The games we get to play

Ask any kindergarten teacher, and he would tell you how toddlers can make a game out of anything. They sing to memorize the alphabet, make time machines out of cardboard boxes and can transform a pail of sand into an object of infinite wonder.

Growing up sees us replace many of those make believe games with mundane chores. But look at them with a fresh pair of eyes, and you can transform them into games.
– Filling rice into a container without spilling a single grain
– Keeping one’s back absolutely straight while walking to the supermarket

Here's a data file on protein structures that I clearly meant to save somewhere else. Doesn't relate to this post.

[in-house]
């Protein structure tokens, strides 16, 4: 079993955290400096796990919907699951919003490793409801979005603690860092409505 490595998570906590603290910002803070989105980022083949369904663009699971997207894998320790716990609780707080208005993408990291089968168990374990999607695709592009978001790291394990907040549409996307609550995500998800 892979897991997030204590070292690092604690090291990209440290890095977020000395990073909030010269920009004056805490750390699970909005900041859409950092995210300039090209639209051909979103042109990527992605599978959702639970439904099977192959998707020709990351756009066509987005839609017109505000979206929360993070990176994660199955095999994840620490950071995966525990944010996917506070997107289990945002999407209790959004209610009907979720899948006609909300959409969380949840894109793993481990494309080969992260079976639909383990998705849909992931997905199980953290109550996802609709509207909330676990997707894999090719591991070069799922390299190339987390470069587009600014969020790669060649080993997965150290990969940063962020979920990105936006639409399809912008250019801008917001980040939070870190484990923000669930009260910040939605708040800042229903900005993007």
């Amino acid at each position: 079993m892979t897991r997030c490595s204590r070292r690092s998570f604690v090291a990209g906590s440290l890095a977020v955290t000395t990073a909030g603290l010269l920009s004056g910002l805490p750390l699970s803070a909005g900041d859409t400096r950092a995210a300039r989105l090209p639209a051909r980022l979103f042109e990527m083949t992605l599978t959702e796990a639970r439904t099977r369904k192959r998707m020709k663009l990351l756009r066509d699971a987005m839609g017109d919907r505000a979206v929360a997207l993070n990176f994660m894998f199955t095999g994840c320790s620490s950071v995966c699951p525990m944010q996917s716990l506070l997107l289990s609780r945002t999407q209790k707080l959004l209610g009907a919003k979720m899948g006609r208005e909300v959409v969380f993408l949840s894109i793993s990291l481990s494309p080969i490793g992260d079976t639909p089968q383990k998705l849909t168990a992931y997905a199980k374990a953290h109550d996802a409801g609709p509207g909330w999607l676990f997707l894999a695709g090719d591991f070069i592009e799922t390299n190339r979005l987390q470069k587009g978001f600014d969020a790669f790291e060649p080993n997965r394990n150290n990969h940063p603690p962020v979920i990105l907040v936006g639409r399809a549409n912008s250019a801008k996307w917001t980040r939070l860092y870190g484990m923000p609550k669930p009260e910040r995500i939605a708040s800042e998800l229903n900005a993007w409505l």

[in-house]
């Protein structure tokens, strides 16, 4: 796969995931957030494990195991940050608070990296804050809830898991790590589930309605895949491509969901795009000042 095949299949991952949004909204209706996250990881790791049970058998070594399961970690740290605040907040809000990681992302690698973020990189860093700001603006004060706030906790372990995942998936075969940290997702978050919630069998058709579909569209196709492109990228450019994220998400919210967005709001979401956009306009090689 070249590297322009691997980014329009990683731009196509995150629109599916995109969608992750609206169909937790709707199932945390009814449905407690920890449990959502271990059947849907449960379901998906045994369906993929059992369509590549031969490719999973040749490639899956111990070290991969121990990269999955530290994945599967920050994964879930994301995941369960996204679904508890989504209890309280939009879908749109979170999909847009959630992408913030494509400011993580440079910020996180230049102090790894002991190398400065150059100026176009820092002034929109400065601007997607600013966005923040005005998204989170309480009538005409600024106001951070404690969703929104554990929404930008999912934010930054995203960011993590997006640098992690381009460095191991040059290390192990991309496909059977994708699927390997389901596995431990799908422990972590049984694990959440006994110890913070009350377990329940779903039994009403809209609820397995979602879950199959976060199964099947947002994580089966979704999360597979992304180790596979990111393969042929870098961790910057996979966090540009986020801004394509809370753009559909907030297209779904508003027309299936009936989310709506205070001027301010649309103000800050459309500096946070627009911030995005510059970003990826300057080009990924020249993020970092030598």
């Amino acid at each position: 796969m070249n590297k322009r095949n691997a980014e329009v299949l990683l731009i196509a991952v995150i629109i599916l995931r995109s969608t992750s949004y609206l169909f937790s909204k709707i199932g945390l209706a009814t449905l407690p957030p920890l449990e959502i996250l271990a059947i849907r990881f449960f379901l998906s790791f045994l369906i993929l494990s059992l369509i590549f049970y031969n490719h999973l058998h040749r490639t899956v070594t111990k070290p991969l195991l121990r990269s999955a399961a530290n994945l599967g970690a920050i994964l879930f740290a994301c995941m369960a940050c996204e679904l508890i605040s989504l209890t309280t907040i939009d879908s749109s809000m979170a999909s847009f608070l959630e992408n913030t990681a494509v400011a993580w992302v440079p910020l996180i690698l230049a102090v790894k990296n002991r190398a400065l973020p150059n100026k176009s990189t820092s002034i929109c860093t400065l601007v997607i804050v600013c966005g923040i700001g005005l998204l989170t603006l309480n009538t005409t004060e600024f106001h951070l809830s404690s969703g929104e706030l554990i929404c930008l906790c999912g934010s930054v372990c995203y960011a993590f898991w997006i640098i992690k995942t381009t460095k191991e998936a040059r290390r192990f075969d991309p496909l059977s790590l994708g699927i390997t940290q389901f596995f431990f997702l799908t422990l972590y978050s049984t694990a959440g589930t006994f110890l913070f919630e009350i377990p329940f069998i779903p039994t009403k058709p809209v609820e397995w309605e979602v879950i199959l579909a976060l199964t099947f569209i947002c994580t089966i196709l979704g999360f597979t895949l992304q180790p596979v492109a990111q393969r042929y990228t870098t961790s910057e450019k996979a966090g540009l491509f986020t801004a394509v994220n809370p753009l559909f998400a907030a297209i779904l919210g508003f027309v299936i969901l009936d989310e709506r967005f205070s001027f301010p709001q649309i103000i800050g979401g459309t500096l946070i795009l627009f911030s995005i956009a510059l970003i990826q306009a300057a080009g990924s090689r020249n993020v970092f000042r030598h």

– Driving a long distance on a highway without causing a single jerk
– Spending an entire morning at work without checking email
– Fixing one’s bicycle so that the gears switch more smoothly
– Swimming across a pool with the fewest possible strokes
– Figuring out the chords to a favourite song
– Cooking a meal with the least possible utensils
Eliciting a smile from a guard at the Buckingham Palace

When we were children, almost anything counted as play. As we grew up, we were told that some things were work, while others were play. But a little creativity gives us the choice to unbelieve these definitions and replace them with our own.

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